Wed | Nov 29, 2023

Hanif James, Tanya Batson-Savage tackle skin bleaching with short film

Published:Wednesday | June 14, 2023 | 12:14 AMDamian Levy/Gleaner Writer
Hanif James (right), and Tanya Batson-Savage speak with The Gleaner along the  Palisadoes strip, one of the locations used in their short film ‘A Shade of Indigo’.
Hanif James (right), and Tanya Batson-Savage speak with The Gleaner along the Palisadoes strip, one of the locations used in their short film ‘A Shade of Indigo’.

With the thrust for greater diversity in film taking hold internationally, one local film-maker is calling for more work to be done locally.

“In 2018, there was a lot of local discussion of Wakanda and Black Panther, and I thought there was a disconnect. Here we are in Jamaica and we are not even helping our own people,” emerging director Hanif James told The Gleaner.

While the foreign endeavours for more diverse film-making is commendable, for James little attention is being paid to local issues. For his film-making debut he sought to rectify that, and later found himself inspired to explore the topic of skin bleaching.

“I was travelling through an airport and there were some skin bleachers and I was saying to myself, you know, we really can’t blame them. Wanting a better life for themselves, wanting to aspire to something, but their skin colour was something that held them back. They couldn’t get a job because they weren’t light enough, or they couldn’t be in certain circles because they weren’t of a particular complexion,” said James.

The issue of skin bleaching has been well-documented. The cosmetic practice driven by the societal pressure to increase one’s attractiveness or acceptance, has dangerous health effects. While not experiencing the impacts of skin bleaching personally, James is very aware of latent colourism.

“I thought about when I was younger and I [heard] don’t marry anybody who was darker than you,” he said.

His first short film, A Shade of Indigo, was born shortly after, aiming to give a voice to those most impacted by colourism and classism.

“I thought about what a young girl [would] think about the situation. The youngest one in a family hearing things like, ‘you’re too dark’, ‘you’re not good enough’, and what that means for your future. So that’s how it started,” said James.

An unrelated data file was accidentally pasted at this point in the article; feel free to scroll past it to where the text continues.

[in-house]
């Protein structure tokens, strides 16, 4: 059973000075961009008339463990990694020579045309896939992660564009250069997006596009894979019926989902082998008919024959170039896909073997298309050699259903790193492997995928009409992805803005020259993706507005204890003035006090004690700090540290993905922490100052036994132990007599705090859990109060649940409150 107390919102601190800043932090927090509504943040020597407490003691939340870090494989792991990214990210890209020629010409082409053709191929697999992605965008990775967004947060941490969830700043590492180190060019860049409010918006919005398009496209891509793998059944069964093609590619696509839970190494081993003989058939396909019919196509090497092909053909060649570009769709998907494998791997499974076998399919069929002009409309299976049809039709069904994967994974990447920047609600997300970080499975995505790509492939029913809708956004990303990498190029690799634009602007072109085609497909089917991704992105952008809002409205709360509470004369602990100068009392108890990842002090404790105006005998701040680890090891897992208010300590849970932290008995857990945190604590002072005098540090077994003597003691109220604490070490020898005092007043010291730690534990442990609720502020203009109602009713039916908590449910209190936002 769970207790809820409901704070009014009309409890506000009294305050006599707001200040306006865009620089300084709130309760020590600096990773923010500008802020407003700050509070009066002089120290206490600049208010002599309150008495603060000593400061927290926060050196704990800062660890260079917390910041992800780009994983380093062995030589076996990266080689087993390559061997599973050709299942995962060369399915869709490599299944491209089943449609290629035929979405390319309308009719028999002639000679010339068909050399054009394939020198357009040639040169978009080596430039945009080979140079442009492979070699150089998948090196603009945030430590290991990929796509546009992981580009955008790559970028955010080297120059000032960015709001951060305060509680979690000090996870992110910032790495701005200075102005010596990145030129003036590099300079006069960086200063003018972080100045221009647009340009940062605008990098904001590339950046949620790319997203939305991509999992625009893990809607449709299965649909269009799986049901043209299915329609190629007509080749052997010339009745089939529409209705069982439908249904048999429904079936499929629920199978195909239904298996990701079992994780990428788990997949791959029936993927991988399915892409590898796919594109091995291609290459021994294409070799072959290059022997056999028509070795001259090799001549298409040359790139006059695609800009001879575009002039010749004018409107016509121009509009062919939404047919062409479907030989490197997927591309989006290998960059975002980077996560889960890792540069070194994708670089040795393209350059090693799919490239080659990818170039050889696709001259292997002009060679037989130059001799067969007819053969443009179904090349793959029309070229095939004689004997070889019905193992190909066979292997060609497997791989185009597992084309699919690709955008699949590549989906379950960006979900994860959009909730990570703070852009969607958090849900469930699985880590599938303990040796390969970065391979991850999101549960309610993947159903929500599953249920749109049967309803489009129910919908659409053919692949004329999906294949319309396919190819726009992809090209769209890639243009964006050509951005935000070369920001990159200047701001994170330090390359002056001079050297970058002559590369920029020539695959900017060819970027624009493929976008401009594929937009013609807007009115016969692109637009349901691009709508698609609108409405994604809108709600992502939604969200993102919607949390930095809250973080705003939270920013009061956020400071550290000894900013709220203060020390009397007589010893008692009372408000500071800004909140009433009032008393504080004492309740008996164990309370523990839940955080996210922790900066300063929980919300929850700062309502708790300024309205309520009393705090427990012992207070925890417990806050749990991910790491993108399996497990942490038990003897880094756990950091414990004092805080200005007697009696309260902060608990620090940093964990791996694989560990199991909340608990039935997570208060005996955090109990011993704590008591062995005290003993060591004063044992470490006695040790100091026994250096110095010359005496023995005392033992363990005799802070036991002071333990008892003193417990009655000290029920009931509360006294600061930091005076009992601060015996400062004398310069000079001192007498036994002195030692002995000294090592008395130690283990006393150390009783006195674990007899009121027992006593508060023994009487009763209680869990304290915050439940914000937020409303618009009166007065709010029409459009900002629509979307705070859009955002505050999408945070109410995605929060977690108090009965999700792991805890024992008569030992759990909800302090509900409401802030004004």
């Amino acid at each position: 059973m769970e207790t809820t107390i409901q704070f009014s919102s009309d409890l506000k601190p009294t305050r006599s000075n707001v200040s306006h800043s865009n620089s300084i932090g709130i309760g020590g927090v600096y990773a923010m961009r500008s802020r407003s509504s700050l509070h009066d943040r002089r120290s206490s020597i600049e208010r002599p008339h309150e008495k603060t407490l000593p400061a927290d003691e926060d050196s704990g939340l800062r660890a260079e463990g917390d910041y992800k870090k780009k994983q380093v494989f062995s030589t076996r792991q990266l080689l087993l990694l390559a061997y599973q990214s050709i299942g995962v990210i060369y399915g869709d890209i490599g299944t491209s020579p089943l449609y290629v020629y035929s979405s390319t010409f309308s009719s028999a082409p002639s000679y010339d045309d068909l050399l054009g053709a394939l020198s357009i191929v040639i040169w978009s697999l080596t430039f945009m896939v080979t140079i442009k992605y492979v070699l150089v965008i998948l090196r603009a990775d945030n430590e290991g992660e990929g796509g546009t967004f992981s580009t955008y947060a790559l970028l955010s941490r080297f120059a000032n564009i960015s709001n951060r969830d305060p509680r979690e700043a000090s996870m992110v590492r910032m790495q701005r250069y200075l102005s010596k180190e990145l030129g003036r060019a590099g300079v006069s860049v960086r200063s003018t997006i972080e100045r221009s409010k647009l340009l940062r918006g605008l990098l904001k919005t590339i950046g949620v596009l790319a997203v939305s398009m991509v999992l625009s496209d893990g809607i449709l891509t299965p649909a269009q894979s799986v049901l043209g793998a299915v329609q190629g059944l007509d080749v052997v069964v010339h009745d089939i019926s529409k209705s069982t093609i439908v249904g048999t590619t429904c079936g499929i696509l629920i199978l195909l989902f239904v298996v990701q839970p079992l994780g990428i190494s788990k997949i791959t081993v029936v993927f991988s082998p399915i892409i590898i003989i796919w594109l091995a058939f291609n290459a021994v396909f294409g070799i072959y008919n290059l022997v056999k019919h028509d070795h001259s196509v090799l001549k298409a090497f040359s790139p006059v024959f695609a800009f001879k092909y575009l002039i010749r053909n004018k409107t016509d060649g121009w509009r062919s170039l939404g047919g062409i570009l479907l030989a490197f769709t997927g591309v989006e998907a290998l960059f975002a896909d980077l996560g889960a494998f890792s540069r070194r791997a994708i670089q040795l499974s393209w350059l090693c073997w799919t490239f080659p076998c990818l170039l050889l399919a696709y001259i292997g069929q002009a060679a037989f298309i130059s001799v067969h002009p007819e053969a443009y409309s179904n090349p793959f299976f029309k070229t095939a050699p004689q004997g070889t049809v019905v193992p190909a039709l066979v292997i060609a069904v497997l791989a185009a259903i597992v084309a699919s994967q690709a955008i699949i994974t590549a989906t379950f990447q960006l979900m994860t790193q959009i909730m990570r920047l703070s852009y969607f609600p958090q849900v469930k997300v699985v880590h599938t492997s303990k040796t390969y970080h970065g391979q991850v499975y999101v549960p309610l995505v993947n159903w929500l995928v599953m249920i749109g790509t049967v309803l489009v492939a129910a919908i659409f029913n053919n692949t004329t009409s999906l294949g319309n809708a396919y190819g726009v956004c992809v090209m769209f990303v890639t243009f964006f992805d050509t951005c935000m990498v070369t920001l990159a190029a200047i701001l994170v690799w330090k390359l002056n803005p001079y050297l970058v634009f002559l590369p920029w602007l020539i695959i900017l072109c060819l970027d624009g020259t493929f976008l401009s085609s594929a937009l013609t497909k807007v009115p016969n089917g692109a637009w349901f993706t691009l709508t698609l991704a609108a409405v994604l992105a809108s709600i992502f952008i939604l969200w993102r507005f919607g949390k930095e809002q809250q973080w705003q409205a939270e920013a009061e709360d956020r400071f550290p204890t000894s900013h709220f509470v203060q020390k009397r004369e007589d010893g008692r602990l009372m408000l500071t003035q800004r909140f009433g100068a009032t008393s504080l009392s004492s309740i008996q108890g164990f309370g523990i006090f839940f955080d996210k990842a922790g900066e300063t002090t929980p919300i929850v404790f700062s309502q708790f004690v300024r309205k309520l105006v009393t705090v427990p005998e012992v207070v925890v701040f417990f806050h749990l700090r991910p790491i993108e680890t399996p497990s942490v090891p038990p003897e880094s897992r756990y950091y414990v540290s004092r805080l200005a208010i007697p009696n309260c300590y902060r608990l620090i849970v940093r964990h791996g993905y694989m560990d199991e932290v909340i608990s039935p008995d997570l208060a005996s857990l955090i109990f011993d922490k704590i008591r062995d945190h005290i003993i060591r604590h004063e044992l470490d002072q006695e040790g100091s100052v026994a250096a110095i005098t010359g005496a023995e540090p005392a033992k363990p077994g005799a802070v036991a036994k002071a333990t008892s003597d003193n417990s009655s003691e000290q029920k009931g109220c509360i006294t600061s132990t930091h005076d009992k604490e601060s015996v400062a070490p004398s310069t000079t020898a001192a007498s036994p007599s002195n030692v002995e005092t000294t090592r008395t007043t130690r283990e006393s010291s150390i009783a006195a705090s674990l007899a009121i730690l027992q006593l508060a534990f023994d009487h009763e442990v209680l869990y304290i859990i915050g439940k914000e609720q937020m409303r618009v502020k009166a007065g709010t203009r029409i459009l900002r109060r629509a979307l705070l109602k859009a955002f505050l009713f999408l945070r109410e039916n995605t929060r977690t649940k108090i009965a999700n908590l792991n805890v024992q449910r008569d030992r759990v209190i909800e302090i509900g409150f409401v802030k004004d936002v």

Skin bleaching is a heavy problem to tackle, and for many of the film’s cast, it was a phenomenon they were all too familiar with, but were nevertheless excited at the prospect of exploring.

“With the actresses who are all very black conscious, they are very concerned with bleaching in the society; and the fact is that this was an issue that they definitely wanted to be involved in for the making of the film,”said Tanya Batson-Savage, co founder of Have A Bawl Productions and producer of A Shade of Indigo.

One actress that stood out was the film’s youngest cast member, six-year-old Lauren Robinson. In the film, she’s influenced to lighten her skin and developed strong concerns about the implications of the practice.

“We had a conversation with the mom, who let us know that Lauren was very concerned about the fate of the girl she would be playing. She was uncomfortable with what she thought was tragic, even at six years old,” said Batson-Savage.

“It was a difficult process because we’re working with a young girl, who was incredible by the way in her performance, but there were times where it was difficult,” added James.

The film was shot in two days last October and editing was completed in January of this year.

Speaking with Batson-Savage and James, it’s clear to see why the production of A Shade of Indigo was so rewarding. Their ability to complement each other carries through to the work they create, with James describing Baston-Savage as his biggest supporter, as well as the other co-founder of Have A Bawl Productions Analisa Chapman.

James and Baston-Savage say they are grateful for the Jamaica Film and Television Association (JAFTA), both in the form of workshops to get the production where it needed to be, and in the funding provided by the Ministry of Culture, Gender, Entertainment and Sport, which JAFTA procured. “JAFTA facilitated workshops for us which were excellent. Festival workshops, marketing workshops, they brought us through the entire process, talking to industry professionals, breaking down the script,”said James.

For his next project, he is setting his lens to another issue. “One of the things I’ve been thinking about is masculinity within Jamaica...I haven’t come up with a storyline yet. I’m still working through that.”

For Batson-Savage, she has her sights set on another project, collaborating with director Nile Saulter on the upcoming feature based on Jean D’Costa’s Escape to Last Man Peak.

With James’ first film out the door, he spoke of his end goal on his journey as a film-maker. “I’ve always wanted to be able to tell a story that is meaningful, something that resonates and that says something to people that they can internalise and see the value. That’s all I’ve ever wanted.”